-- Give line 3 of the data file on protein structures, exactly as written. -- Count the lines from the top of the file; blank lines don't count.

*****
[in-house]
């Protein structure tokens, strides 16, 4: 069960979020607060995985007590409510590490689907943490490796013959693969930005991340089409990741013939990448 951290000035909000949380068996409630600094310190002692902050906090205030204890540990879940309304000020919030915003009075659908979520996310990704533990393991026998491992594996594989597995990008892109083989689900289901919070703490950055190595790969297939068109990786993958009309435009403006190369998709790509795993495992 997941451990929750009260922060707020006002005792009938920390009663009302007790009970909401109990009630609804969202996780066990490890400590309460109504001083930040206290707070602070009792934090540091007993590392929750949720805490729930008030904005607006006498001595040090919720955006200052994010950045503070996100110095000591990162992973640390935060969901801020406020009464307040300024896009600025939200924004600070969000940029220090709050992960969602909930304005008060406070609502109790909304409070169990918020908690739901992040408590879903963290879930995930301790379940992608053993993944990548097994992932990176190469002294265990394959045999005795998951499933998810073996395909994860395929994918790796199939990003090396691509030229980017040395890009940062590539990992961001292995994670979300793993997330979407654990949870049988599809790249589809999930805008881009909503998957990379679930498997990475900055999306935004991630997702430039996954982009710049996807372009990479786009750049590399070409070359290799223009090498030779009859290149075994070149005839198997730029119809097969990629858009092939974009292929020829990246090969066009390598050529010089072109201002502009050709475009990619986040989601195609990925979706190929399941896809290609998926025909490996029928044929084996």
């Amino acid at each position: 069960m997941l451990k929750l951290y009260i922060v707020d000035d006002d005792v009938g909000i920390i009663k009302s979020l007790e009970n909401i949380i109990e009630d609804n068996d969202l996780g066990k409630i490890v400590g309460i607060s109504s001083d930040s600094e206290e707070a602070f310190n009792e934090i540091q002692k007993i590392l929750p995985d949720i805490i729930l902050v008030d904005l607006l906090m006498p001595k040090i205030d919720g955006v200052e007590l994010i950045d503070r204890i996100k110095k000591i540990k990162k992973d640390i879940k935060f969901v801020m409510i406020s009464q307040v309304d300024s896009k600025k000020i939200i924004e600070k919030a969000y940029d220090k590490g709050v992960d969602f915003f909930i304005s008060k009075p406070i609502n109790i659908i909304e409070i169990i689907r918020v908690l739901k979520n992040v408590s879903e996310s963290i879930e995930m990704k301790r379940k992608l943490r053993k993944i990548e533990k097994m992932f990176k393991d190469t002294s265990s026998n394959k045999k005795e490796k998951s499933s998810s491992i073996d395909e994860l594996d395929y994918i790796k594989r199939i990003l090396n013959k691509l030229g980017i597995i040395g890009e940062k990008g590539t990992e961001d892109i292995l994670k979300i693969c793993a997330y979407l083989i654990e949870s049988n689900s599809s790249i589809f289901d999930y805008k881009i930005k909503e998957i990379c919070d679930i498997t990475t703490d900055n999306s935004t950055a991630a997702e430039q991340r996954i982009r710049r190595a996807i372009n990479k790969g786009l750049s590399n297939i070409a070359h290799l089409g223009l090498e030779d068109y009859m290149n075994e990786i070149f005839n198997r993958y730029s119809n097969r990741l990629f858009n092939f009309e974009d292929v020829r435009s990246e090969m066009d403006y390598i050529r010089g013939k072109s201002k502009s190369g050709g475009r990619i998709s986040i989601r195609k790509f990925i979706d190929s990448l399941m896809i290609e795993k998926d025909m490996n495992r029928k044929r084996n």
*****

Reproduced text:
């Amino acid at each position: 069960m997941l451990k929750l951290y009260i922060v707020d000035d006002d005792v009938g909000i920390i009663k009302s979020l007790e009970n909401i949380i109990e009630d609804n068996d969202l996780g066990k409630i490890v400590g309460i607060s109504s001083d930040s600094e206290e707070a602070f310190n009792e934090i540091q002692k007993i590392l929750p995985d949720i805490i729930l902050v008030d904005l607006l906090m006498p001595k040090i205030d919720g955006v200052e007590l994010i950045d503070r204890i996100k110095k000591i540990k990162k992973d640390i879940k935060f969901v801020m409510i406020s009464q307040v309304d300024s896009k600025k000020i939200i924004e600070k919030a969000y940029d220090k590490g709050v992960d969602f915003f909930i304005s008060k009075p406070i609502n109790i659908i909304e409070i169990i689907r918020v908690l739901k979520n992040v408590s879903e996310s963290i879930e995930m990704k301790r379940k992608l943490r053993k993944i990548e533990k097994m992932f990176k393991d190469t002294s265990s026998n394959k045999k005795e490796k998951s499933s998810s491992i073996d395909e994860l594996d395929y994918i790796k594989r199939i990003l090396n013959k691509l030229g980017i597995i040395g890009e940062k990008g590539t990992e961001d892109i292995l994670k979300i693969c793993a997330y979407l083989i654990e949870s049988n689900s599809s790249i589809f289901d999930y805008k881009i930005k909503e998957i990379c919070d679930i498997t990475t703490d900055n999306s935004t950055a991630a997702e430039q991340r996954i982009r710049r190595a996807i372009n990479k790969g786009l750049s590399n297939i070409a070359h290799l089409g223009l090498e030779d068109y009859m290149n075994e990786i070149f005839n198997r993958y730029s119809n097969r990741l990629f858009n092939f009309e974009d292929v020829r435009s990246e090969m066009d403006y390598i050529r010089g013939k072109s201002k502009s190369g050709g475009r990619i998709s986040i989601r195609k790509f990925i979706d190929s990448l399941m896809i290609e795993k998926d025909m490996n495992r029928k044929r084996n």